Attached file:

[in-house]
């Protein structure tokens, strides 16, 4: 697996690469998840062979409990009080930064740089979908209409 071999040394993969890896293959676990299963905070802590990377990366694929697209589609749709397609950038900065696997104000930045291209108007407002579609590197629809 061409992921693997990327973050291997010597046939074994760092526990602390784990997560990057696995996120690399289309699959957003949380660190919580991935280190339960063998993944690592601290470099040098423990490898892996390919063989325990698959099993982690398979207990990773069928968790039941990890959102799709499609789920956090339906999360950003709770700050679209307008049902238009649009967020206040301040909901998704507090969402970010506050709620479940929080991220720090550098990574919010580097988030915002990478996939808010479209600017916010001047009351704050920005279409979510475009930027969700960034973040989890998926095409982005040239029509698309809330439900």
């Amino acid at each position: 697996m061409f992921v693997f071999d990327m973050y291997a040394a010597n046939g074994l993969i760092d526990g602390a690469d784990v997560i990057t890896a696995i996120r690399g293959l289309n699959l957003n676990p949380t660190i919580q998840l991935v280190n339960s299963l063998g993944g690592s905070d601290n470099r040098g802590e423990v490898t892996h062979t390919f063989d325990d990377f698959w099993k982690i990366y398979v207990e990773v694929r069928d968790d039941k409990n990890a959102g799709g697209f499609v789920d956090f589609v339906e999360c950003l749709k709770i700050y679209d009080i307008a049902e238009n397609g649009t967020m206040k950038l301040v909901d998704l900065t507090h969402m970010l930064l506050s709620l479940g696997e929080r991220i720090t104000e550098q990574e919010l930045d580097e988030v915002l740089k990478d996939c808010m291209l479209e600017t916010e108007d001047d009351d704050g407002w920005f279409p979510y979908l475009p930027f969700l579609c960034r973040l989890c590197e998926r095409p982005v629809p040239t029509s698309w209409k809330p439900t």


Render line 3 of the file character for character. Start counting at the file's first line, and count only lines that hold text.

């Amino acid at each position: 697996m061409f992921v693997f071999d990327m973050y291997a040394a010597n046939g074994l993969i760092d526990g602390a690469d784990v997560i990057t890896a696995i996120r690399g293959l289309n699959l957003n676990p949380t660190i919580q998840l991935v280190n339960s299963l063998g993944g690592s905070d601290n470099r040098g802590e423990v490898t892996h062979t390919f063989d325990d990377f698959w099993k982690i990366y398979v207990e990773v694929r069928d968790d039941k409990n990890a959102g799709g697209f499609v789920d956090f589609v339906e999360c950003l749709k709770i700050y679209d009080i307008a049902e238009n397609g649009t967020m206040k950038l301040v909901d998704l900065t507090h969402m970010l930064l506050s709620l479940g696997e929080r991220i720090t104000e550098q990574e919010l930045d580097e988030v915002l740089k990478d996939c808010m291209l479209e600017t916010e108007d001047d009351d704050g407002w920005f279409p979510y979908l475009p930027f969700l579609c960034r973040l989890c590197e998926r095409p982005v629809p040239t029509s698309w209409k809330p439900t």